Thursday, May 28, 2015

Southeast Boulevard Bike Tour

While DDOT sorts out plans to build more Capitol Hill in the footprint of the former Southeast Freeway, the space has temporarily been restored for use as an east-west connection between 11th St. SE and Barney Circle (Pennsylvania Ave.) SE.

Area overview
It's disappointing to defer this opportunity, though it's unclear how much of a setback the new configuration is. The old freeway was an extension of the busy 295/395/695 complex, but this version has a stoplight at 11th. It looks very similar to the old freeway and even uses some of the original pavement. It doesn't create new livable space, doesn't connect anything to the residential surrounding, but it isn't the same old raceway.

But can bikes use it? Let's see...

11th St. SE, looking north
Approaching from 11th St., which has bike lanes and markings, it doesn't look like an inviting route.

Or maybe it is. This non-specific sign that summarizes DC law says enough to plausibly excuse my confusion.

EB ramp
The first section appears to have a promising shoulder, so even if traffic is overwhelming I should be able to find a safe place.

EB narrowing shoulder
Soon the space between the active lanes and the right wall narrows - but the left wall comes to an end. I quickly checked traffic and saw no vehicles coming up behind me, so I continued.

EB speed limit
Here the unused "shoulder" space has totally disappeared, though there seems to be a fully unused lane to the left. With a 30 MPH speed limit and clear views I'm not worried about being unseen by drivers. And I think I see...

EB widens again
...that the wall on the right is coming to an end. A quick glance behind it shows there's a lot more pavement being kept in reserve, so this space is narrowed for no obvious reason. Plus, there's that whole lane on the left.

EB off-ramp approach
Riding just a bit further along I notice I'm nearing the end of this leg. That green sign indicates the ramp up to Pennsylvania Ave. SE, and while I've ridden there before it's not my goal today. I check again that no vehicles are behind me, as I prepare to move left.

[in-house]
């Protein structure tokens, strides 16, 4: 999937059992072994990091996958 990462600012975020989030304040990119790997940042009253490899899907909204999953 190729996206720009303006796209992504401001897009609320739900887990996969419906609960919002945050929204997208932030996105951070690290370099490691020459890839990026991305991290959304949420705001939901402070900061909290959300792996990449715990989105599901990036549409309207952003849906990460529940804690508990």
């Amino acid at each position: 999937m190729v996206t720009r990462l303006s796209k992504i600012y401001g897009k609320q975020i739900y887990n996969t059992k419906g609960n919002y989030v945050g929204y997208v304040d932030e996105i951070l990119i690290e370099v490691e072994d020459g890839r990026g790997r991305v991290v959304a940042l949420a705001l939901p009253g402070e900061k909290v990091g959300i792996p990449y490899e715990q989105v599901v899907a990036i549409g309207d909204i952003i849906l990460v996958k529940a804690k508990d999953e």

EB closed lane
This may be DC's most protected bike lane ever. It's smooth and wide, it has its own shoulder, and it's protected by closely spaced and highly visible barrels. And because it doesn't make the same connections as the road it parallels, it's highly unlikely to be used by other vehicles no matter how heavy traffic on this road may ever be. However, during this four minute trip I saw exactly zero other vehicles.

This leg is all new pavement, by the way. It's four lanes wide, but only two are in use. If an actual bicycle and pedestrian facility had been included by design it would have added only the cost of the paint to make it so. Maybe we forgot to ask.

EB Pennsylvania Ave underpass
Some of the paved space that isn't used for moving people is used for parking and moving construction vehicles, probably related to the continuing 11th Street Bridge project as well as this temporary arrangement. That may fill an important need (and I hope we're appropriately capturing the value of this land), but at this point there's a lot of empty space surrounding the roadway. It wouldn't be arduous to consolidate this equipment storage into some of the spaces that aren't suitable for moving people. Continuing through here there are easy connections to RFK Stadium and Pennsylvania Ave (for non-motorized vehicles anyway) but they're unmaintained for now.